In our latest travel video we showcase a group of Khmer musicians performing Traditional Khmer Folk Music (Cambodian Folk Music) nearby Ta Prohm temple located in Temples of Angkor, Siem Reap, Cambodia.
As we explored the Temples of Angkor, climbing and admiring ancient Khmer ruins were not all that we had to contend with.
Outside of the temples – Khmer children and adults – peddled trinkets, souvenirs and refreshments. Sometimes their aggressive nature can be a bit of a turn off. After a while you kind of get desensitized to the constant pleads to ‘Buy something, Mister’ and/or ‘You buy from me – promise?’
One of the more pleasant forms of encounters with locals is at the entrances of several of the most popular temples.
Victims of land mines converge to play classic Khmer folk music for those entering and exiting from the temples.
The talented musicians entertained crowds passing through the main temple gate entrance.
Khmer classical and folk music is highly influenced by Hindu and various other styles from nearby regions.
Some of the most popular instruments used include the ching (cymbal), roneat (bamboo xylophone), pai au (flute), sralai (oboe), chapey (bass banjo), gong (bronze gong), tro (fiddle), and various kinds of drums.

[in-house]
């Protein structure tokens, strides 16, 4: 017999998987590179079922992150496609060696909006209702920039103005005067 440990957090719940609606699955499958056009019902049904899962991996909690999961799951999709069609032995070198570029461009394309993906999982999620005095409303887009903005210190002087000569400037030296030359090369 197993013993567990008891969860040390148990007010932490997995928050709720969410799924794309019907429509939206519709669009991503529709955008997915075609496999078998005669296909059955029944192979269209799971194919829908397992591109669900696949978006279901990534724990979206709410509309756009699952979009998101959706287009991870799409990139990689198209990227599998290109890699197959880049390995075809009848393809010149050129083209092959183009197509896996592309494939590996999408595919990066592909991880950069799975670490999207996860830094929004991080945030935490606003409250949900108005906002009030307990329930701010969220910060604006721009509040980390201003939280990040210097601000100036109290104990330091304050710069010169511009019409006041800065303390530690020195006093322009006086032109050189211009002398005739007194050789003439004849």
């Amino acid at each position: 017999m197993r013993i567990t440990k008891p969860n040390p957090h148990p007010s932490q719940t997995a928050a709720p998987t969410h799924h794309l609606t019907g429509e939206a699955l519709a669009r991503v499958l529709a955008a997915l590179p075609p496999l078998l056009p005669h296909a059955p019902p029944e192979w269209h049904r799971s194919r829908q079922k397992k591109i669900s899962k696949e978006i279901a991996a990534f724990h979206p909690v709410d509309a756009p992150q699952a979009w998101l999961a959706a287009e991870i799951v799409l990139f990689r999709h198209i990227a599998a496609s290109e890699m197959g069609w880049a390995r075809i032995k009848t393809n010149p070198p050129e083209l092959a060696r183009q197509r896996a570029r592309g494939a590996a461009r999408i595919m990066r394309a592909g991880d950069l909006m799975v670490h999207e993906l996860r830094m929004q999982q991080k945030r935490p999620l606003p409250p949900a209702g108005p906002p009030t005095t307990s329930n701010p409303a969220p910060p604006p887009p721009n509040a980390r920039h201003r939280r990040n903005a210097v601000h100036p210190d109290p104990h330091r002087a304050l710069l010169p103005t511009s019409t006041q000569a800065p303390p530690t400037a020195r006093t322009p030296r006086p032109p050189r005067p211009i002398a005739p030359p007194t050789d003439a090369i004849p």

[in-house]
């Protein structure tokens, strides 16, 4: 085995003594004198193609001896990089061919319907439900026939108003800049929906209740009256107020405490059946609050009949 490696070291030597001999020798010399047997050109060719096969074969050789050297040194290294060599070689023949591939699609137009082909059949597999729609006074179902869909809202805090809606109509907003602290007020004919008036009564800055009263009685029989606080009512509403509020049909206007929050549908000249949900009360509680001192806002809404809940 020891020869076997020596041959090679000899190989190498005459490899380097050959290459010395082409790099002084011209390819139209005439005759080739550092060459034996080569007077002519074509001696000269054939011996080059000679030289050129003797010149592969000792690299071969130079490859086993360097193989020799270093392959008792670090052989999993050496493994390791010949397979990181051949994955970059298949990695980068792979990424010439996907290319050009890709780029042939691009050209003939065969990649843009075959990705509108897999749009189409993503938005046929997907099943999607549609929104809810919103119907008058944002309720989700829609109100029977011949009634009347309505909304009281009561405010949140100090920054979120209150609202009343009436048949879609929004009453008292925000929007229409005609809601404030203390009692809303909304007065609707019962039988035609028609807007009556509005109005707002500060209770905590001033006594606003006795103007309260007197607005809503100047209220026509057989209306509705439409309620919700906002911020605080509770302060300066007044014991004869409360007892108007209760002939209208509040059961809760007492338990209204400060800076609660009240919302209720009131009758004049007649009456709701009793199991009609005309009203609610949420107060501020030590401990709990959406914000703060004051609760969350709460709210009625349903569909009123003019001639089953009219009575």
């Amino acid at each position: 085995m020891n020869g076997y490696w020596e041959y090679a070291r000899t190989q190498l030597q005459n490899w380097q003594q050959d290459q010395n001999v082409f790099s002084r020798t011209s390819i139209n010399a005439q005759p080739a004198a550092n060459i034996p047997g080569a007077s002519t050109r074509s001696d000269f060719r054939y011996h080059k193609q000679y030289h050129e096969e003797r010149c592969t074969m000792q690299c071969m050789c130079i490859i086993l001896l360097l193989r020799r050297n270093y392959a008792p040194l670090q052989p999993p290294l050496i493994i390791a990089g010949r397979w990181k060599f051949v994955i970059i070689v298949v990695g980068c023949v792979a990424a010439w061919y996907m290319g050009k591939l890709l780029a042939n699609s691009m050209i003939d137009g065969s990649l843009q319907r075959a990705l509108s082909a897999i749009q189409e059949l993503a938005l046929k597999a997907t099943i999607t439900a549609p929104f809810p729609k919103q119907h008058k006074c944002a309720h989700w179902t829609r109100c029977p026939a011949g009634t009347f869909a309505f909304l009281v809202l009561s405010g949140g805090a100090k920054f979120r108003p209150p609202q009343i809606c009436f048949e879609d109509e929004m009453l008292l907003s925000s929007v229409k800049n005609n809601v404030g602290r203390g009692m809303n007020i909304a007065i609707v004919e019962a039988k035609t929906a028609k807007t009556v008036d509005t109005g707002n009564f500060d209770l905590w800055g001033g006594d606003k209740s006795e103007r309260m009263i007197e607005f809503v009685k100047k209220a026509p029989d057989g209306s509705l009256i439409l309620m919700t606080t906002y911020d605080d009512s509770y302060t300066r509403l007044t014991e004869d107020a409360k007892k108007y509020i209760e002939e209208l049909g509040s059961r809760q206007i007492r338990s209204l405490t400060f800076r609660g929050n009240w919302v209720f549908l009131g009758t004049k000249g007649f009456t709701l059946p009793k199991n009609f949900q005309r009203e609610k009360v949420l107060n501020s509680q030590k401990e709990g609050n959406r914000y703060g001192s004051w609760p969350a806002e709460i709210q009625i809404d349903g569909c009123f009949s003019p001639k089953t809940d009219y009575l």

Other instruments include hing (cymbal), roneat (bamboo xylophone), pai au (flute), sralai (oboe), chapey (bass banjo), gong (bronze gong), tro (fiddle), and different forms of drums.
The performances are free of charge; however, donation boxes and the option of purchasing a cd are available.
In this type of situation I’m happy to donate money. It is for a good cause and the musicians are providing a pleasant experience for everyone to enjoy. What I never succumb to on the road are aggressive attempts by unscrupulous touts offering nothing in return.
This kind of Cambodian folk, classical and traditional music can be heard by anyone visiting around the various temples; however, you are more likely to catch a performance if you visit one of the more popular temples.